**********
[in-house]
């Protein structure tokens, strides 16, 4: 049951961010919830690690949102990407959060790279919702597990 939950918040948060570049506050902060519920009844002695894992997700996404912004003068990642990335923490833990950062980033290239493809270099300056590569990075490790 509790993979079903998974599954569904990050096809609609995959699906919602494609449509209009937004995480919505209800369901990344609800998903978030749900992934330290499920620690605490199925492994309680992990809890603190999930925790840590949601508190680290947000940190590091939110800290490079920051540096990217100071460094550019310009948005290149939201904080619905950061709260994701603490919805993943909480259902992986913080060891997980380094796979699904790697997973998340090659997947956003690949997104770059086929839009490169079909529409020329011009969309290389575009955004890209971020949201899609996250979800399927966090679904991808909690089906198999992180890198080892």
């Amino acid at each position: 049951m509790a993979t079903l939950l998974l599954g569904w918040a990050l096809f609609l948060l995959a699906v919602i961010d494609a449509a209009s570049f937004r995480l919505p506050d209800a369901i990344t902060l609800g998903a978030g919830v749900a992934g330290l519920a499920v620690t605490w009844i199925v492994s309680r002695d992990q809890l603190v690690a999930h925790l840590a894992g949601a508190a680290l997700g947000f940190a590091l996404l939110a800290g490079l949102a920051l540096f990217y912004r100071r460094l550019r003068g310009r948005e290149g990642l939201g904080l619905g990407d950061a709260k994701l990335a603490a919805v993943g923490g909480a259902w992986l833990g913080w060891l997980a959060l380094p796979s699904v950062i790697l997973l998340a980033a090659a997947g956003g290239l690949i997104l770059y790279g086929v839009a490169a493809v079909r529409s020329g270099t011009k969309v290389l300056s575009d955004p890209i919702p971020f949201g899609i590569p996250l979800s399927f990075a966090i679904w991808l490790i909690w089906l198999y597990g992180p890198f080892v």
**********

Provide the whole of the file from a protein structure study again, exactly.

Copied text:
[in-house]
């Protein structure tokens, strides 16, 4: 049951961010919830690690949102990407959060790279919702597990 939950918040948060570049506050902060519920009844002695894992997700996404912004003068990642990335923490833990950062980033290239493809270099300056590569990075490790 509790993979079903998974599954569904990050096809609609995959699906919602494609449509209009937004995480919505209800369901990344609800998903978030749900992934330290499920620690605490199925492994309680992990809890603190999930925790840590949601508190680290947000940190590091939110800290490079920051540096990217100071460094550019310009948005290149939201904080619905950061709260994701603490919805993943909480259902992986913080060891997980380094796979699904790697997973998340090659997947956003690949997104770059086929839009490169079909529409020329011009969309290389575009955004890209971020949201899609996250979800399927966090679904991808909690089906198999992180890198080892």
């Amino acid at each position: 049951m509790a993979t079903l939950l998974l599954g569904w918040a990050l096809f609609l948060l995959a699906v919602i961010d494609a449509a209009s570049f937004r995480l919505p506050d209800a369901i990344t902060l609800g998903a978030g919830v749900a992934g330290l519920a499920v620690t605490w009844i199925v492994s309680r002695d992990q809890l603190v690690a999930h925790l840590a894992g949601a508190a680290l997700g947000f940190a590091l996404l939110a800290g490079l949102a920051l540096f990217y912004r100071r460094l550019r003068g310009r948005e290149g990642l939201g904080l619905g990407d950061a709260k994701l990335a603490a919805v993943g923490g909480a259902w992986l833990g913080w060891l997980a959060l380094p796979s699904v950062i790697l997973l998340a980033a090659a997947g956003g290239l690949i997104l770059y790279g086929v839009a490169a493809v079909r529409s020329g270099t011009k969309v290389l300056s575009d955004p890209i919702p971020f949201g899609i590569p996250l979800s399927f990075a966090i679904w991808l490790i909690w089906l198999y597990g992180p890198f080892v």